Review of Semantic Integration in the Life Sciences
This is a review of Semantic Integration in the Life Sciences
This article discusses semantic data integration to address the overwhelming challenge of integrating and querying across thousands of biological databases, in a way that should be superior with “syntactic” data integration. It discusses at the highest level the kinds of data integration strategies: i) local-as-view where queries are mapped to their local sources (no transformation required) and ii) global-as-view where source data is transformed into a common schema. While ontology presents a salient opportunity to unify various data sources through a shared conceptualization, at least one example (protein, as it means for biopax/uniprot) demonstrates that this will be a significant, and non-trivial challenge. This is a great motivating example – it exemplifies syntactic (URI differences) and semantic (natural language/axiomatic definitions) heterogeneity -> how do we resolve this is a question worth of careful analysis in this article.
The article needs to be reformulated in such a way that it clearly presents the problem of data integration and clearly defines and contrasts syntactic and semantic approaches, but more importantly, identifies the role of ontology in this process, as opposed to schemas. Ontology, in this sense, refers not only to an enhanced logic-based formalism in which class descriptions can be logically evaluated for equivalence through subsumption/consistency checking, but also to philosophical ontology such that different kinds of entities, including relations, can be integrated across domains.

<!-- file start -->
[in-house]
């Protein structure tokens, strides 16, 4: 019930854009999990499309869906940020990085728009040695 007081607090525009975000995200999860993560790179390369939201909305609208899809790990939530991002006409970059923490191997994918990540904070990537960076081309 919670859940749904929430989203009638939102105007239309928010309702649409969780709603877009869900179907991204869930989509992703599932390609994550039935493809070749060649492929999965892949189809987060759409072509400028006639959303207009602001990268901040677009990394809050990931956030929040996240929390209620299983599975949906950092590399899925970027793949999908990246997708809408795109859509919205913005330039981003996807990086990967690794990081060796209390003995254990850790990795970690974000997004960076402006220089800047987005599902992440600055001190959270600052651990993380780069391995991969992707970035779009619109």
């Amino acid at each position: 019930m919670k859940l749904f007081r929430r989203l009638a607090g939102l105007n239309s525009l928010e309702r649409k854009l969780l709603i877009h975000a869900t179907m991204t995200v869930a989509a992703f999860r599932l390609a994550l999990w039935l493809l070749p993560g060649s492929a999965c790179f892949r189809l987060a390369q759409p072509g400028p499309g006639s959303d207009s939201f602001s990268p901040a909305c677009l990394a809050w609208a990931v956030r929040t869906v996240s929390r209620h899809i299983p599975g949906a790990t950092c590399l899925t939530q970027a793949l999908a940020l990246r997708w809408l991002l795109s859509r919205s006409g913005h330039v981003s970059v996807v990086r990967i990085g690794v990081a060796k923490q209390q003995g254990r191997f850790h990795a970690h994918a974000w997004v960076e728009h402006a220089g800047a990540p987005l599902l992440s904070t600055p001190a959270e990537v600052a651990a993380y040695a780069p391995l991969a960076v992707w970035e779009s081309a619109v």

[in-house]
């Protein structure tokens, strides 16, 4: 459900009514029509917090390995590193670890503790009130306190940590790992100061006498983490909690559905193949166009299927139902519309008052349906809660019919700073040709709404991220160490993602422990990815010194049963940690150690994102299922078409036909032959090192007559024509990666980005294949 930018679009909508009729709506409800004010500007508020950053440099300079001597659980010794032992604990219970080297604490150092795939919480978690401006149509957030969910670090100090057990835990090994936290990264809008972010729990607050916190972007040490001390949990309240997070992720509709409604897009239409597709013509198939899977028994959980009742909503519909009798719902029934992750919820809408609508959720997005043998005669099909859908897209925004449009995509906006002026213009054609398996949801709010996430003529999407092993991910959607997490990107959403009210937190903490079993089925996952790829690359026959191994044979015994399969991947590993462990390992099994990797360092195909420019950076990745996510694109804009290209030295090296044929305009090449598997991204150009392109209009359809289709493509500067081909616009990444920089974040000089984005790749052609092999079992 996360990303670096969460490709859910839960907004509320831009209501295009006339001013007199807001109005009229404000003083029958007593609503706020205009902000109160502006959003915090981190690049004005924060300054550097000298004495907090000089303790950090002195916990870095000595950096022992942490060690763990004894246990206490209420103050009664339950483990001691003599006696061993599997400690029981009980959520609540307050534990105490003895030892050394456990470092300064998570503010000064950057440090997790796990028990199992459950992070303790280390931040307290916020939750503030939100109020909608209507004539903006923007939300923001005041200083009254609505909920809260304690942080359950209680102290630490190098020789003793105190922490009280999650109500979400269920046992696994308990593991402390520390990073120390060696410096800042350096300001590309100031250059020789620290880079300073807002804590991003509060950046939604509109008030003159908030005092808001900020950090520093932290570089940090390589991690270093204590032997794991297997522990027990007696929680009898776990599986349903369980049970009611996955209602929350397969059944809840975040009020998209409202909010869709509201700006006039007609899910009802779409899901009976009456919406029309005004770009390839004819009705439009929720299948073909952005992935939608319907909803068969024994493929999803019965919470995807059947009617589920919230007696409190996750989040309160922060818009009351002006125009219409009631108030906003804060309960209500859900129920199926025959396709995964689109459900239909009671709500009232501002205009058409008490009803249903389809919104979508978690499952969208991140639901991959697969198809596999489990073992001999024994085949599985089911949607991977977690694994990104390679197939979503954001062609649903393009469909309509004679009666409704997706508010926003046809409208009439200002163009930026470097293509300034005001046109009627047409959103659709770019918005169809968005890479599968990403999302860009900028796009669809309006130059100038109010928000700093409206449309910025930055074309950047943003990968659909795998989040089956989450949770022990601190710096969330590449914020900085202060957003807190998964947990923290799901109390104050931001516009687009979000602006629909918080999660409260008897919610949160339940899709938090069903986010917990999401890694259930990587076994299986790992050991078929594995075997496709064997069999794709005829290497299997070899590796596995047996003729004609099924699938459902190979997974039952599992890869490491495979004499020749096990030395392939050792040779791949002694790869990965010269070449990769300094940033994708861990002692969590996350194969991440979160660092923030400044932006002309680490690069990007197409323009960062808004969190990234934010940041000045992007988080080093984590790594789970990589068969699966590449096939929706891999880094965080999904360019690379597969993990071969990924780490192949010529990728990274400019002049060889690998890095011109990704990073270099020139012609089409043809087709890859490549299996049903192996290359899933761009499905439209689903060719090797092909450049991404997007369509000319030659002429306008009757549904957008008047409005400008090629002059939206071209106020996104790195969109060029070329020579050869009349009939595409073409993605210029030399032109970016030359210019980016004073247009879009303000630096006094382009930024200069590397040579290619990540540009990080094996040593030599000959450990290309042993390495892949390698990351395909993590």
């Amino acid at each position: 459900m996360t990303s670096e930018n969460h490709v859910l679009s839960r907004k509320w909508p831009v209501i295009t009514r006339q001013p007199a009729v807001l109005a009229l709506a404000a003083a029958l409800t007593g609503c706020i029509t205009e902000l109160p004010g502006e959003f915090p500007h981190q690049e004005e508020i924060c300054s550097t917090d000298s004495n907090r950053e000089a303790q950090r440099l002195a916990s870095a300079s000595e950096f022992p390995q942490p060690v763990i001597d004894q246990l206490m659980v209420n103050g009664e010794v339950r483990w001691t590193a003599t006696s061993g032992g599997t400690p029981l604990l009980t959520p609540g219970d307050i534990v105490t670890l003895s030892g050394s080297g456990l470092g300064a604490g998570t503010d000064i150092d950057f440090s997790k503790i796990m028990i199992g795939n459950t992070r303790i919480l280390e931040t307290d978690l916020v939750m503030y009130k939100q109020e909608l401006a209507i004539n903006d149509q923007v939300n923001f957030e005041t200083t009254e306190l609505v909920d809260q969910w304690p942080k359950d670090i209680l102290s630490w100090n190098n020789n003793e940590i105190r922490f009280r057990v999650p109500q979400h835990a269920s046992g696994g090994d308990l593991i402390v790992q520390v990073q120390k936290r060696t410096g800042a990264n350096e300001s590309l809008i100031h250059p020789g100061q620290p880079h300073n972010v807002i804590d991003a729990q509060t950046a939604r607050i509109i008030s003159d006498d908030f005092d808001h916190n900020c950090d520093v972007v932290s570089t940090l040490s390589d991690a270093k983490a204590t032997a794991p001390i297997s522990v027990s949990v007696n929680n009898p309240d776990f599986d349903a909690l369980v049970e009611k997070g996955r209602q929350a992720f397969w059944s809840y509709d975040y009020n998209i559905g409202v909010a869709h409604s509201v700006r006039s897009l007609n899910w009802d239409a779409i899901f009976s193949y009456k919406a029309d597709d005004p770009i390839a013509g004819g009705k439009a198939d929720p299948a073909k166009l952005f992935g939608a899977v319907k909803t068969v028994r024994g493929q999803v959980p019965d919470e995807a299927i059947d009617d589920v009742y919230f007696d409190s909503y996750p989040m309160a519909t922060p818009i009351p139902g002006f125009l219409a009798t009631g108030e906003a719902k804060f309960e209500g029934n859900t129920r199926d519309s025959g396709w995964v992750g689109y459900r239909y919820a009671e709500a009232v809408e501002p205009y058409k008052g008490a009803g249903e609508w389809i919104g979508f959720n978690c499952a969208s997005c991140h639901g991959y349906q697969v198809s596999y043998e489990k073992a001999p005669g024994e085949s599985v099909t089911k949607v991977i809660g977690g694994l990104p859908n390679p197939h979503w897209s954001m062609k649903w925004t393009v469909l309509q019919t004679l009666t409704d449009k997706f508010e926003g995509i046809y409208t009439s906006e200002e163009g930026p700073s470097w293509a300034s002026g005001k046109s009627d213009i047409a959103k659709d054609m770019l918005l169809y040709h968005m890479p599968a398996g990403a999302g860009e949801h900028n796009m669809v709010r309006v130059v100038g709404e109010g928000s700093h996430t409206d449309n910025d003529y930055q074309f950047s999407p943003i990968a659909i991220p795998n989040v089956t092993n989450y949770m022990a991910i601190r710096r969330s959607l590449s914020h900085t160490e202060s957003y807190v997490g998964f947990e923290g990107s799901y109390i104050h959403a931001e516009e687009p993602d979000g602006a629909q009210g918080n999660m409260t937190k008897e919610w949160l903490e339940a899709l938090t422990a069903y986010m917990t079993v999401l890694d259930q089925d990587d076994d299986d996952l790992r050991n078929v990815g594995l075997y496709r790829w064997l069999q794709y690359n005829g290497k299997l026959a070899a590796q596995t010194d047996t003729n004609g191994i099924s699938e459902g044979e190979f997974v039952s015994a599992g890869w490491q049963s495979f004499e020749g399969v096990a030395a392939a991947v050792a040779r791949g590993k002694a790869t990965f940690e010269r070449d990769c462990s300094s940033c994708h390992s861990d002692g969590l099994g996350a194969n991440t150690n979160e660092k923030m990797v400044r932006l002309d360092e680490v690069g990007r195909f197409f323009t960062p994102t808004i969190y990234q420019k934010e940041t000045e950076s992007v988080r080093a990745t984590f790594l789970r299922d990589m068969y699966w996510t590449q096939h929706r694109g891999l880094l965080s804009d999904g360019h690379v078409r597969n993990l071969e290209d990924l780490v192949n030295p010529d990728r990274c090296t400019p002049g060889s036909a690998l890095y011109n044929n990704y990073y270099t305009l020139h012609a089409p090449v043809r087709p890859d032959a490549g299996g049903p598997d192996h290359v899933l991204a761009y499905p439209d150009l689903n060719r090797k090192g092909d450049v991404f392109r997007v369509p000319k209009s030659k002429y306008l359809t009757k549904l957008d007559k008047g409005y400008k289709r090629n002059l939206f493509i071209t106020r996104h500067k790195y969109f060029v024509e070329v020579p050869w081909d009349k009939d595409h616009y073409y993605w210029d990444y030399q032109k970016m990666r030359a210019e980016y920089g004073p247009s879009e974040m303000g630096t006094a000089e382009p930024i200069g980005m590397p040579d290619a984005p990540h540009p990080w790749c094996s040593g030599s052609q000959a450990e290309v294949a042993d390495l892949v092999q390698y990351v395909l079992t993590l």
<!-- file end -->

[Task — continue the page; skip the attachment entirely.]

While the vast majority of RDF-based data integration efforts are fairly trivial (and require much time and effort), these do not exploit the explicit semantics found in rich ontologies. For instance, Bio2RDF ((Belleau F et al. J biomed inform 2008) now contains over 5 billion linked data statements using RDF, but there with no overaching ontology, queries must be formulated by tracing a path against existing resources. In contrast, data integration projects such as the pharmacogenomics of depression project (Michel Dumontier and Natalia Villanueva-Rosales. Briefings in Bioinformatics. 2009. 10(2):153-163.) use expressive logic-based ontologies that build on foundational philosophical ontology.